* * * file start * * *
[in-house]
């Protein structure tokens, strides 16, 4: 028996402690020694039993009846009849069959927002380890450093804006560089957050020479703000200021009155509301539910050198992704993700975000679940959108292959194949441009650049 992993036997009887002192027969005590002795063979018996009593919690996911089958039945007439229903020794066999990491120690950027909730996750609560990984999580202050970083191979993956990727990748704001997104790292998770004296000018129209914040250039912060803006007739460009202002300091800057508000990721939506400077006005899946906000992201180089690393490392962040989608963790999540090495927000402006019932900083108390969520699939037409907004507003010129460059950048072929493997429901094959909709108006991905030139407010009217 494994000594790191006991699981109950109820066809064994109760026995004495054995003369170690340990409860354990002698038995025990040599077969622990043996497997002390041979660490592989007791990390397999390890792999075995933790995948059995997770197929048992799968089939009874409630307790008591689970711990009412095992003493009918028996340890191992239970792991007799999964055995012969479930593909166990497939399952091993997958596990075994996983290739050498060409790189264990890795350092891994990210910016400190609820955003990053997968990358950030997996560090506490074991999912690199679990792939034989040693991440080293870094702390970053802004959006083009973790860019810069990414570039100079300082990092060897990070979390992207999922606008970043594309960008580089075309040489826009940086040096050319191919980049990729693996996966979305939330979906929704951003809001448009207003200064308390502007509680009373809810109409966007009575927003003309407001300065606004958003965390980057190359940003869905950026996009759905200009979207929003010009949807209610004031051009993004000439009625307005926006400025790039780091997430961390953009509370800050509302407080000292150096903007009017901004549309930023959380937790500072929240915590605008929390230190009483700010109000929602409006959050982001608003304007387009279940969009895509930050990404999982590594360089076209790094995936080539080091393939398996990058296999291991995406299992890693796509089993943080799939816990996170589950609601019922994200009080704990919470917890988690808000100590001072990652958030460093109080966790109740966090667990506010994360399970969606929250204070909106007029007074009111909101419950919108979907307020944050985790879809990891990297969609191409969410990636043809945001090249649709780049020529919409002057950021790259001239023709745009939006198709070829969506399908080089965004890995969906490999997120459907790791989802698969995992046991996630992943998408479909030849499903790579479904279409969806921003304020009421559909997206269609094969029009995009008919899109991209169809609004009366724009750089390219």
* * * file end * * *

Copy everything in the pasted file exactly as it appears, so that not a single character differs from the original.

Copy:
[in-house]
């Protein structure tokens, strides 16, 4: 028996402690020694039993009846009849069959927002380890450093804006560089957050020479703000200021009155509301539910050198992704993700975000679940959108292959194949441009650049 992993036997009887002192027969005590002795063979018996009593919690996911089958039945007439229903020794066999990491120690950027909730996750609560990984999580202050970083191979993956990727990748704001997104790292998770004296000018129209914040250039912060803006007739460009202002300091800057508000990721939506400077006005899946906000992201180089690393490392962040989608963790999540090495927000402006019932900083108390969520699939037409907004507003010129460059950048072929493997429901094959909709108006991905030139407010009217 494994000594790191006991699981109950109820066809064994109760026995004495054995003369170690340990409860354990002698038995025990040599077969622990043996497997002390041979660490592989007791990390397999390890792999075995933790995948059995997770197929048992799968089939009874409630307790008591689970711990009412095992003493009918028996340890191992239970792991007799999964055995012969479930593909166990497939399952091993997958596990075994996983290739050498060409790189264990890795350092891994990210910016400190609820955003990053997968990358950030997996560090506490074991999912690199679990792939034989040693991440080293870094702390970053802004959006083009973790860019810069990414570039100079300082990092060897990070979390992207999922606008970043594309960008580089075309040489826009940086040096050319191919980049990729693996996966979305939330979906929704951003809001448009207003200064308390502007509680009373809810109409966007009575927003003309407001300065606004958003965390980057190359940003869905950026996009759905200009979207929003010009949807209610004031051009993004000439009625307005926006400025790039780091997430961390953009509370800050509302407080000292150096903007009017901004549309930023959380937790500072929240915590605008929390230190009483700010109000929602409006959050982001608003304007387009279940969009895509930050990404999982590594360089076209790094995936080539080091393939398996990058296999291991995406299992890693796509089993943080799939816990996170589950609601019922994200009080704990919470917890988690808000100590001072990652958030460093109080966790109740966090667990506010994360399970969606929250204070909106007029007074009111909101419950919108979907307020944050985790879809990891990297969609191409969410990636043809945001090249649709780049020529919409002057950021790259001239023709745009939006198709070829969506399908080089965004890995969906490999997120459907790791989802698969995992046991996630992943998408479909030849499903790579479904279409969806921003304020009421559909997206269609094969029009995009008919899109991209169809609004009366724009750089390219």